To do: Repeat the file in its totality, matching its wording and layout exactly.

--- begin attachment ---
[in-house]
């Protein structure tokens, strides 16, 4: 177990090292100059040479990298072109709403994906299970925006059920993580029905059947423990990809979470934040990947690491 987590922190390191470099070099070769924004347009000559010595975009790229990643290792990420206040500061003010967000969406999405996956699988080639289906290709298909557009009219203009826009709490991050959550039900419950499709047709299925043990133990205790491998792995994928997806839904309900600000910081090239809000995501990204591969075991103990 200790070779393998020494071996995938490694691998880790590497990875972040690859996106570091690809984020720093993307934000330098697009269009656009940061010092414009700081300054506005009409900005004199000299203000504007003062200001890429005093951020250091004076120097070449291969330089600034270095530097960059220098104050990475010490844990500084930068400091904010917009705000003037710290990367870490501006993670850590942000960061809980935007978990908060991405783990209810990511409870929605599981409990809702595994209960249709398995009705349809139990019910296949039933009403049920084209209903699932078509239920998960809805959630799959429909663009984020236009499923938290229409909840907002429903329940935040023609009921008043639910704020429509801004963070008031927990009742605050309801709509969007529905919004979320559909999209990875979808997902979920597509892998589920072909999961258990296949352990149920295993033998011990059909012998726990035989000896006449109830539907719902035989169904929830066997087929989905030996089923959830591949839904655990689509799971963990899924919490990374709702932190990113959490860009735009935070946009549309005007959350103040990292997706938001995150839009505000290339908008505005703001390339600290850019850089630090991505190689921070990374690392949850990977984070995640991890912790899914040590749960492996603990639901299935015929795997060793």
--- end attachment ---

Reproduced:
[in-house]
């Protein structure tokens, strides 16, 4: 177990090292100059040479990298072109709403994906299970925006059920993580029905059947423990990809979470934040990947690491 987590922190390191470099070099070769924004347009000559010595975009790229990643290792990420206040500061003010967000969406999405996956699988080639289906290709298909557009009219203009826009709490991050959550039900419950499709047709299925043990133990205790491998792995994928997806839904309900600000910081090239809000995501990204591969075991103990 200790070779393998020494071996995938490694691998880790590497990875972040690859996106570091690809984020720093993307934000330098697009269009656009940061010092414009700081300054506005009409900005004199000299203000504007003062200001890429005093951020250091004076120097070449291969330089600034270095530097960059220098104050990475010490844990500084930068400091904010917009705000003037710290990367870490501006993670850590942000960061809980935007978990908060991405783990209810990511409870929605599981409990809702595994209960249709398995009705349809139990019910296949039933009403049920084209209903699932078509239920998960809805959630799959429909663009984020236009499923938290229409909840907002429903329940935040023609009921008043639910704020429509801004963070008031927990009742605050309801709509969007529905919004979320559909999209990875979808997902979920597509892998589920072909999961258990296949352990149920295993033998011990059909012998726990035989000896006449109830539907719902035989169904929830066997087929989905030996089923959830591949839904655990689509799971963990899924919490990374709702932190990113959490860009735009935070946009549309005007959350103040990292997706938001995150839009505000290339908008505005703001390339600290850019850089630090991505190689921070990374690392949850990977984070995640991890912790899914040590749960492996603990639901299935015929795997060793």